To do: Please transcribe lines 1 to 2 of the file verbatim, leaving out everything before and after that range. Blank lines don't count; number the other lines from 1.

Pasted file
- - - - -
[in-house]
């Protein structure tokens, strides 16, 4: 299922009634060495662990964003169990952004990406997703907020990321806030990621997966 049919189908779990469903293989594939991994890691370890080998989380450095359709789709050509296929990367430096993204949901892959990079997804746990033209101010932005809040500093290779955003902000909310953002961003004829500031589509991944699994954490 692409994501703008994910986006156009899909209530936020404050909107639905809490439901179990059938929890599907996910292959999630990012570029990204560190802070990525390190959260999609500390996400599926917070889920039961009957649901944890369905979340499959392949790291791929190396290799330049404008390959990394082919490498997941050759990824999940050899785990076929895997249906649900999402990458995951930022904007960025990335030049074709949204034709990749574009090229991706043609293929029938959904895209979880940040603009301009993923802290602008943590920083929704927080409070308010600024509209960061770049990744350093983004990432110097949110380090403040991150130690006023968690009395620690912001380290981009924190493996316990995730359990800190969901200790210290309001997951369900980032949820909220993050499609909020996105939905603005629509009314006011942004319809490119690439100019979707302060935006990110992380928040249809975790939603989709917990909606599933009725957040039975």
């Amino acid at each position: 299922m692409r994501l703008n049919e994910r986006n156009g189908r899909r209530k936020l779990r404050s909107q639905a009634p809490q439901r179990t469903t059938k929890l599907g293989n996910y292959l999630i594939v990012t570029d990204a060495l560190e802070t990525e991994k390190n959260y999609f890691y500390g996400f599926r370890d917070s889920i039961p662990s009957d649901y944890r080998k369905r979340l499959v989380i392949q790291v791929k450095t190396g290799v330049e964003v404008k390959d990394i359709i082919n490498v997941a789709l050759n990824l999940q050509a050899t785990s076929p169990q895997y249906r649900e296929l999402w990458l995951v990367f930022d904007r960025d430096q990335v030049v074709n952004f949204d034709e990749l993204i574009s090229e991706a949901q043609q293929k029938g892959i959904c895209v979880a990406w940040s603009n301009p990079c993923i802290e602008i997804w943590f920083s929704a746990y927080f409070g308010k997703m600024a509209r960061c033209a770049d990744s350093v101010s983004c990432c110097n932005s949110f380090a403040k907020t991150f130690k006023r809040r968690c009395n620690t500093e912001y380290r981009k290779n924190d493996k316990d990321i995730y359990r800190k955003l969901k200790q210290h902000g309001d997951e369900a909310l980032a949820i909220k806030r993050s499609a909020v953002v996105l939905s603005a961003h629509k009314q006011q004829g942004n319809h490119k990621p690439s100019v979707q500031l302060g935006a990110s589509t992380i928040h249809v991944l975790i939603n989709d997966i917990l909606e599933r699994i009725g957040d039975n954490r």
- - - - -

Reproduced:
[in-house]
């Protein structure tokens, strides 16, 4: 299922009634060495662990964003169990952004990406997703907020990321806030990621997966 049919189908779990469903293989594939991994890691370890080998989380450095359709789709050509296929990367430096993204949901892959990079997804746990033209101010932005809040500093290779955003902000909310953002961003004829500031589509991944699994954490 692409994501703008994910986006156009899909209530936020404050909107639905809490439901179990059938929890599907996910292959999630990012570029990204560190802070990525390190959260999609500390996400599926917070889920039961009957649901944890369905979340499959392949790291791929190396290799330049404008390959990394082919490498997941050759990824999940050899785990076929895997249906649900999402990458995951930022904007960025990335030049074709949204034709990749574009090229991706043609293929029938959904895209979880940040603009301009993923802290602008943590920083929704927080409070308010600024509209960061770049990744350093983004990432110097949110380090403040991150130690006023968690009395620690912001380290981009924190493996316990995730359990800190969901200790210290309001997951369900980032949820909220993050499609909020996105939905603005629509009314006011942004319809490119690439100019979707302060935006990110992380928040249809975790939603989709917990909606599933009725957040039975």